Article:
“The increase in risk is negligible for continued operations in the short term, which provides industry time to complete the required work,” Dr. Viktorov said.
The CNSC has decided the risk is acceptable for up to three years, while research into the problem continues. By then, many of Canada’s oldest pressure tubes may already have been retired.
The Pickering station, Canada’s oldest operating nuclear power plant, is scheduled to close in 2024. (Recently, Ontario’s government announced it intends to run the plant until September, 2026, a plan that will require CNSC approval.) Bruce’s Unit 3 is expected to shut down for a major overhaul this year, which will include replacement of all its tubes. Other reactors have newer pressure tubes, and are considered to be less at risk of violating regulatory limits.
Industry officials, the CNSC and outside experts continue to debate what caused the Bruce tubes to deteriorate. Though some have offered theories, the CNSC maintains that more evidence is needed to support them.
Dr. Greening, the retired pressure tube expert, said understanding the problem’s cause is crucial.
“Until we know what’s causing this, they can’t really say, ‘Well, we think everything else is okay.’”
And not everyone thinks it’s wise to rely on plant safety systems.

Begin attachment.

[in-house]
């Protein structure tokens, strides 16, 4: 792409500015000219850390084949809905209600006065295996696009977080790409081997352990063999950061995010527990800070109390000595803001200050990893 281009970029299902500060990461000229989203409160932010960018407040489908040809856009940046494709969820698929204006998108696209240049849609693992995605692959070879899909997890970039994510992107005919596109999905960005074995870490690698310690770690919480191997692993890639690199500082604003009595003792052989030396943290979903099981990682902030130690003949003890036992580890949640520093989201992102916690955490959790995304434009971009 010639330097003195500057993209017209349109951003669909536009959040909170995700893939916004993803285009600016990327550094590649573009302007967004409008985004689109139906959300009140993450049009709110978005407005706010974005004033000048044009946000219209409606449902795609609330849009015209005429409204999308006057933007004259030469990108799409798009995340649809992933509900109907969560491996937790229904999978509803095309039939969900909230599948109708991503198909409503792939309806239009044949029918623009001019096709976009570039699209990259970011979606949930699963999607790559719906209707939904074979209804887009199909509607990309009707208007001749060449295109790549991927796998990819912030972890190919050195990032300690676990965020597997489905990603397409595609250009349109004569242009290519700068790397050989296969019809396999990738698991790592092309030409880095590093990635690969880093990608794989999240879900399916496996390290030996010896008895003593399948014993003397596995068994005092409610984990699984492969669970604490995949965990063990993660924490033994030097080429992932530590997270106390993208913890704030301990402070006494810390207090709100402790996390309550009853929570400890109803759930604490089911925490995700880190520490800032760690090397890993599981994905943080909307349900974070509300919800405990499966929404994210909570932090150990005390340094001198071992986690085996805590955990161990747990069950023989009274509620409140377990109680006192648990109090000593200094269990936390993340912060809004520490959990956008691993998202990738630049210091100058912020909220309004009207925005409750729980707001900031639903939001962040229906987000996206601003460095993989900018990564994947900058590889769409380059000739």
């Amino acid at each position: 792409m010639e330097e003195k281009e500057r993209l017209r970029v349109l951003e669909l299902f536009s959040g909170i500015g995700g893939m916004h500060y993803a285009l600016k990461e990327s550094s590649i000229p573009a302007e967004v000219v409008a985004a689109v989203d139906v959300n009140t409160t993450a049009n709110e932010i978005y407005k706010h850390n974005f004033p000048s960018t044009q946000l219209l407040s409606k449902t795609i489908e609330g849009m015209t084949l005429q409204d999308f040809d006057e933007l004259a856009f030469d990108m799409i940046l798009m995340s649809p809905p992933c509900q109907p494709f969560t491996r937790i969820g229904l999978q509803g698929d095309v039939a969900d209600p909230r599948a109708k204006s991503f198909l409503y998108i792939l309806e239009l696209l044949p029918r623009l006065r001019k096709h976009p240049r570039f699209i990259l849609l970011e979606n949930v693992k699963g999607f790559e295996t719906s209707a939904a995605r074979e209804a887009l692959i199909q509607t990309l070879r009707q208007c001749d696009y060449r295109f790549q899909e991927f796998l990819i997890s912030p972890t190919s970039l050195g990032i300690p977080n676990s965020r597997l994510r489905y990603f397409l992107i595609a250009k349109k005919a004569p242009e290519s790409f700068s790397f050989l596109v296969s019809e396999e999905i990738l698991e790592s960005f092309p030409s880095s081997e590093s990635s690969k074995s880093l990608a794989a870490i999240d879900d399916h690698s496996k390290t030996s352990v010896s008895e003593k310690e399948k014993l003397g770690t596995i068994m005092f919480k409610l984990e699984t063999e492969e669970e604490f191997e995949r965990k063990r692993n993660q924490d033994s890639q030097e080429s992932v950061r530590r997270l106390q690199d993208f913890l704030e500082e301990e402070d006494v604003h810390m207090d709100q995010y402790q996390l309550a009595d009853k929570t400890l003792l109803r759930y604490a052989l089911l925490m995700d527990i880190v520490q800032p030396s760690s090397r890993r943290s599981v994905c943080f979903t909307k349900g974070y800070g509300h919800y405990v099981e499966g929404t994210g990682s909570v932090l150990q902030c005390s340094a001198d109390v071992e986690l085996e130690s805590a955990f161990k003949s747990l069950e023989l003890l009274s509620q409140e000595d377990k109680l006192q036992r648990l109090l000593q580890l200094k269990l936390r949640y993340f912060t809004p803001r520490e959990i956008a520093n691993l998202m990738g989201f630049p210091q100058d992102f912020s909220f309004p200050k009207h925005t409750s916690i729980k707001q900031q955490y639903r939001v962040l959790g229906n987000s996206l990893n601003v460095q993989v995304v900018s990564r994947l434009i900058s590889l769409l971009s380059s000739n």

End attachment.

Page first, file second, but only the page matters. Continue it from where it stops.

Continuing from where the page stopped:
Sunil Nijhawan, a reactor safety consultant, warned that pressure tubes can fail in a variety of ways. In more severe scenarios, a ruptured tube could cause adjacent channels to fail. Even a single tube failure could damage the calandria, the large cylindrical structure that houses all of the tubes. A particularly serious accident could result in a power plant’s host community being “written off,” he said.
“You don’t depend on safety systems, or your analytical capabilities, to save the day,” Dr. Nijhawan added. “Once an accident happens, there are so many unknowns. ... Once you violate the fitness of service, you cannot know what the accident will look like, and what your safety systems are going to do.”
Even a single pressure tube failure could cause billions of dollars in damage to a reactor, he noted.
“There’s one more thing we always forget: Who is going to pay for the damage caused by this?” he said. “The people of Ontario are going to pay for that.”